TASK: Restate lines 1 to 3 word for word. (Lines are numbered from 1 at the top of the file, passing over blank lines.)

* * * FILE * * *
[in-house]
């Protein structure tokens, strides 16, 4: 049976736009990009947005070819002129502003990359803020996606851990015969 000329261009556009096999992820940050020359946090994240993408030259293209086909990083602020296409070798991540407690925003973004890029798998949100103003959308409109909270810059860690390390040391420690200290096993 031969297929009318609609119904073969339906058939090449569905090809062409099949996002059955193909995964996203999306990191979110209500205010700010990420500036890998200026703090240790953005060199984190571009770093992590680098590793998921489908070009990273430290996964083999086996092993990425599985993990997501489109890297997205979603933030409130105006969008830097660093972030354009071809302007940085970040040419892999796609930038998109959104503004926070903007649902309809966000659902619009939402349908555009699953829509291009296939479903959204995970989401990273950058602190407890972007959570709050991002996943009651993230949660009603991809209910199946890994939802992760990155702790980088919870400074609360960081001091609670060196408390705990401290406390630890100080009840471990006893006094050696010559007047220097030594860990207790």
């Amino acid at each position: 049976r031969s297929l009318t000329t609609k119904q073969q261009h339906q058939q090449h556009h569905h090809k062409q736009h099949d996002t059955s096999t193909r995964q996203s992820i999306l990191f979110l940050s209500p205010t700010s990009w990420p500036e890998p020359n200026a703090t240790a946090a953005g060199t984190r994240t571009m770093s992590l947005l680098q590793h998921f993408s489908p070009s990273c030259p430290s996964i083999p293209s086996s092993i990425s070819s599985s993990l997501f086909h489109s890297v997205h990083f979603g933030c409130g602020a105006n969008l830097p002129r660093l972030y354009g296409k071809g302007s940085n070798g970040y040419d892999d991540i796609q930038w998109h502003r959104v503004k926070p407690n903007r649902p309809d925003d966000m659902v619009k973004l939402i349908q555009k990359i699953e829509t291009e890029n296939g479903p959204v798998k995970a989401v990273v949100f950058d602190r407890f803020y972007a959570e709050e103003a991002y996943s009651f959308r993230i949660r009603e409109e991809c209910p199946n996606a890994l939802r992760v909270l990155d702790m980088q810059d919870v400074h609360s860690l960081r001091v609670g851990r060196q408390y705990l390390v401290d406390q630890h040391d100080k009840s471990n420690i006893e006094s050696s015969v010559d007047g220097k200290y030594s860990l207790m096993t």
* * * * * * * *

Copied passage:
[in-house]
């Protein structure tokens, strides 16, 4: 049976736009990009947005070819002129502003990359803020996606851990015969 000329261009556009096999992820940050020359946090994240993408030259293209086909990083602020296409070798991540407690925003973004890029798998949100103003959308409109909270810059860690390390040391420690200290096993 031969297929009318609609119904073969339906058939090449569905090809062409099949996002059955193909995964996203999306990191979110209500205010700010990420500036890998200026703090240790953005060199984190571009770093992590680098590793998921489908070009990273430290996964083999086996092993990425599985993990997501489109890297997205979603933030409130105006969008830097660093972030354009071809302007940085970040040419892999796609930038998109959104503004926070903007649902309809966000659902619009939402349908555009699953829509291009296939479903959204995970989401990273950058602190407890972007959570709050991002996943009651993230949660009603991809209910199946890994939802992760990155702790980088919870400074609360960081001091609670060196408390705990401290406390630890100080009840471990006893006094050696010559007047220097030594860990207790």
């Amino acid at each position: 049976r031969s297929l009318t000329t609609k119904q073969q261009h339906q058939q090449h556009h569905h090809k062409q736009h099949d996002t059955s096999t193909r995964q996203s992820i999306l990191f979110l940050s209500p205010t700010s990009w990420p500036e890998p020359n200026a703090t240790a946090a953005g060199t984190r994240t571009m770093s992590l947005l680098q590793h998921f993408s489908p070009s990273c030259p430290s996964i083999p293209s086996s092993i990425s070819s599985s993990l997501f086909h489109s890297v997205h990083f979603g933030c409130g602020a105006n969008l830097p002129r660093l972030y354009g296409k071809g302007s940085n070798g970040y040419d892999d991540i796609q930038w998109h502003r959104v503004k926070p407690n903007r649902p309809d925003d966000m659902v619009k973004l939402i349908q555009k990359i699953e829509t291009e890029n296939g479903p959204v798998k995970a989401v990273v949100f950058d602190r407890f803020y972007a959570e709050e103003a991002y996943s009651f959308r993230i949660r009603e409109e991809c209910p199946n996606a890994l939802r992760v909270l990155d702790m980088q810059d919870v400074h609360s860690l960081r001091v609670g851990r060196q408390y705990l390390v401290d406390q630890h040391d100080k009840s471990n420690i006893e006094s050696s015969v010559d007047g220097k200290y030594s860990l207790m096993t």